This being England, the animal charity always has about twice the tokens of any human-oriented charity, no matter what it is. At the moment, the animal charity is the local RSPCA centre, and it has more tokens than the other two put together. It makes you proud to come from a country which had a society for the prevention of cruelty to animals some years before it had a society for the prevention of cruelty to children. To be fair, children's work in mines was limited to a mere eight hours per day in 1833 -- only 11 years after the precursor to the RSPCA had been formed -- and it was only another decade before the subsequent Coal Mines Act of 1842 made it illegal for girls, boys under 10 and women to work in mines.

So, just to remind you of this critical measure: society for the prevention of cruelty to animals 1822, society for the prevention of cruelty to children 1884.

In the future, everyone will be famous to fifteen people.
[posted with ecto]

Sunday, August 09, 2009

Modern dilemmas no.97

I got on the train and walked through to the "quiet" carriage, where there are blue signs clearly telling people not to use mobile phones. I sit down, open up may laptop and start reading through some stuff that I need to comment on (to do with mobile money transfer, since you ask). The woman opposite me takes out her mobile phone, places a call and starts talking loudly. Then she hangs up and calls someone else. I took her picture, continuing my fantasy about starting a web page called "inconsiderate sods on South West Trains".

But what was I to do? Some twitterers, unfamiliar with the mores and norms of Digital Britain, suggested that I ask her to be quiet. But around about one law-abiding middle-class person a week is beaten to death by yobs at the moment, so it's not worth the risk. Look at the news story from last week where a woman asked some teenagers to be quiet in the cinema and they followed her into a cafe and threw bleach in her face. I was in no mood to get stabbed by an enraged boyfriend, older brother or pimp, so I had to just sit and fume for the whole journey. Is my only reasonable course of action to either stop using trains or emigrate? That doesn't seem fair to me.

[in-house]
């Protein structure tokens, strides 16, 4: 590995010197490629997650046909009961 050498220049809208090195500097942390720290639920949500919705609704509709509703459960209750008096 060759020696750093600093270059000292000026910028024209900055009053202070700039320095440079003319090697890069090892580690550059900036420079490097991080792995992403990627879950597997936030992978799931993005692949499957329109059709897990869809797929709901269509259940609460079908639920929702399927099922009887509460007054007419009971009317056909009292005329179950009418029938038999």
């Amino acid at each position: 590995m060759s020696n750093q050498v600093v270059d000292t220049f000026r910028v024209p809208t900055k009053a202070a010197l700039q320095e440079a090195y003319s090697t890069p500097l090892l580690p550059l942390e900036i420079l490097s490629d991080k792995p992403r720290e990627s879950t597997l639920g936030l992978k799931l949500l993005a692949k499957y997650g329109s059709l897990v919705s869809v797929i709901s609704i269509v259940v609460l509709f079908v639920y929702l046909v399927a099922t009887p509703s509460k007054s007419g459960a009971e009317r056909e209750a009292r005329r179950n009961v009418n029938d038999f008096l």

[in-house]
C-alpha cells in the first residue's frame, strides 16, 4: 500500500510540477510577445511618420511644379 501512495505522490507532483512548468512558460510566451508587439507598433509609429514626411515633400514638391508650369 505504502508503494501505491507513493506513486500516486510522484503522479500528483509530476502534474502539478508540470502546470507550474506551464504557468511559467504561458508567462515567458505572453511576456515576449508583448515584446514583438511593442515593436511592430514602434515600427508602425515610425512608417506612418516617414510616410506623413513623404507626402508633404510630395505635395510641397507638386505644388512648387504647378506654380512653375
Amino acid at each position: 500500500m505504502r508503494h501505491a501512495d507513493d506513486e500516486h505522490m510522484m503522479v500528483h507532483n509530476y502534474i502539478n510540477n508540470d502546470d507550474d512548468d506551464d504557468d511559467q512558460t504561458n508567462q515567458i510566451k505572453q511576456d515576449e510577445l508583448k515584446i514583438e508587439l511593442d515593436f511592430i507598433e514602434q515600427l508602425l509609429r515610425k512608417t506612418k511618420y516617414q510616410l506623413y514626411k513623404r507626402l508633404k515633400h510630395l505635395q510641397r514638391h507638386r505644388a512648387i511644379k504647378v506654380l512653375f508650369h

In the future, everyone will be famous to fifteen people.
[posted with ecto]

Sunday, August 02, 2009

News and not news

Settled down on the train after a long day in town and picked up a couple of discarded newspapers to leaf through, thought I'd catch up on the news. Let's see... Doctor kicked to death by muggers near Buckingham palace... Father beaten to death by yobs in own front garden... Members of feral underclass beat to death yet another of their own children (this only happens once a week on average, so I shouldn't exaggerate), the usual kind of thing in a city where you are now seven times more likely to be a crime victim in New York. These stories are hardly news any more.

When I was in Texas last, I remember seeing a story in a local paper about a man who had shot dead someone who trying to rob him. Rather than a prosecution under health & safety regulations, he got some sort of prize from a community association. Needless to say, my brother-in-law's family, who live in Dallas, do not live in fear of yobs beating them up in their front garden or making their lives hell in the town centre on a Friday. I used the think that the American solution -- of segregating the middle class from the underclass -- was primitive and unsustainable, but our alternative (providing generous welfare to the underclass as a kind of danegeld) doesn't seem to be working. I'm racking my brain for a third way.

In the future, everyone will be famous to fifteen people.
[posted with ecto]